A much-loved Scottish hospice which has provided palliative care and family support to thousands of patients for more than 40 years is now planning an expansion to help it meet patient needs in the wake of the Covid-19 pandemic.
Strathcarron Hospice is hoping to build an extension that will give patients and staff better facilities and much-needed space – something that has become crucial because of restrictions imposed to tackle Covid.
Plans submitted to Falkirk Council show designs for a new building, linked by a footbridge to the original hospice in Fankerton, near Denny.
The new area will include a large meeting room, a laundry room, offices and other staff facilities.
And the hospice’s chief executive says it will make a huge difference to staff and patients alike, creating more space for patients and their families.
Irene McKie said: “This year marks the 40th anniversary of Strathcarron first opening its doors as an independent hospice, and we have been caring for patients and their families from across all our local communities every day since.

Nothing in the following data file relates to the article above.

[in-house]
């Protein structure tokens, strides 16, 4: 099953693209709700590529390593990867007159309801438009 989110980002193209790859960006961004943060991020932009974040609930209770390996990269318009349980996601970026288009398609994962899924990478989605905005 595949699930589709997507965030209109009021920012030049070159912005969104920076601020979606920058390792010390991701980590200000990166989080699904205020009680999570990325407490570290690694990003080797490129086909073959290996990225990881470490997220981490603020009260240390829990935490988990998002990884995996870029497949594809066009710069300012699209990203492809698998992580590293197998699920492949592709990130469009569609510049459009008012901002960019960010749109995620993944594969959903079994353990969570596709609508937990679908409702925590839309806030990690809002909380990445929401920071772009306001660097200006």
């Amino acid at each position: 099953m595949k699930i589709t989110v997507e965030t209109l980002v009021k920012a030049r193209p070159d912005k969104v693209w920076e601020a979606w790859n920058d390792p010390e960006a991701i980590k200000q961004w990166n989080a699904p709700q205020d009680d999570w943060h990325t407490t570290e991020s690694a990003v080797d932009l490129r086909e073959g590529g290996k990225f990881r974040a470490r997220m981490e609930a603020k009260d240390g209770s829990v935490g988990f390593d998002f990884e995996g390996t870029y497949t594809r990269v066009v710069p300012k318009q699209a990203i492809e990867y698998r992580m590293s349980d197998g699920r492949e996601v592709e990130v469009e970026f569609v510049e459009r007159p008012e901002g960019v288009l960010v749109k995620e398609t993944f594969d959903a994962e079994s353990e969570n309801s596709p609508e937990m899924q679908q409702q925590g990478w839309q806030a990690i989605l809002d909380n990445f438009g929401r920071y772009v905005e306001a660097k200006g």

“We have expanded the number of hospice staff and services over the years and the building is now too small for our needs. Covid has really emphasised this.
“Our plans, if they are to go ahead, will allow patients and staff across departments to benefit from a more comfortable space for safe and social distancing, as well as access to up-to-date facilities. “
The application, in pre-planning stage, proposes that the new building will be accessed via a footbridge over part of the lower ground car park.
Ms McKie added: “This spacious, new and improved extension will be a much-needed upgrade to the staff changing area.
“Relocating our laundry room will also mean we can expand our patient kitchen, as well as free up space for more advantageous use, for example, creating more rooms to accommodate family guests overnight.
“We are ambitious to always do more.
“The proposed phased expansion plans will provide us with the new facilities and space we really need to enable us to continue to deliver better service and care for our patients”.
The new building has been carefully designed to be fully accessible with wide corridors to allow plenty of room for manoeuvring wheelchairs.
It will mean the loss of a few car parking spaces, but the hospice says that more people have been working from home during the Covid-19 pandemic and this trend is expected to continue.
By local democracy reporter Kirsty Paterson
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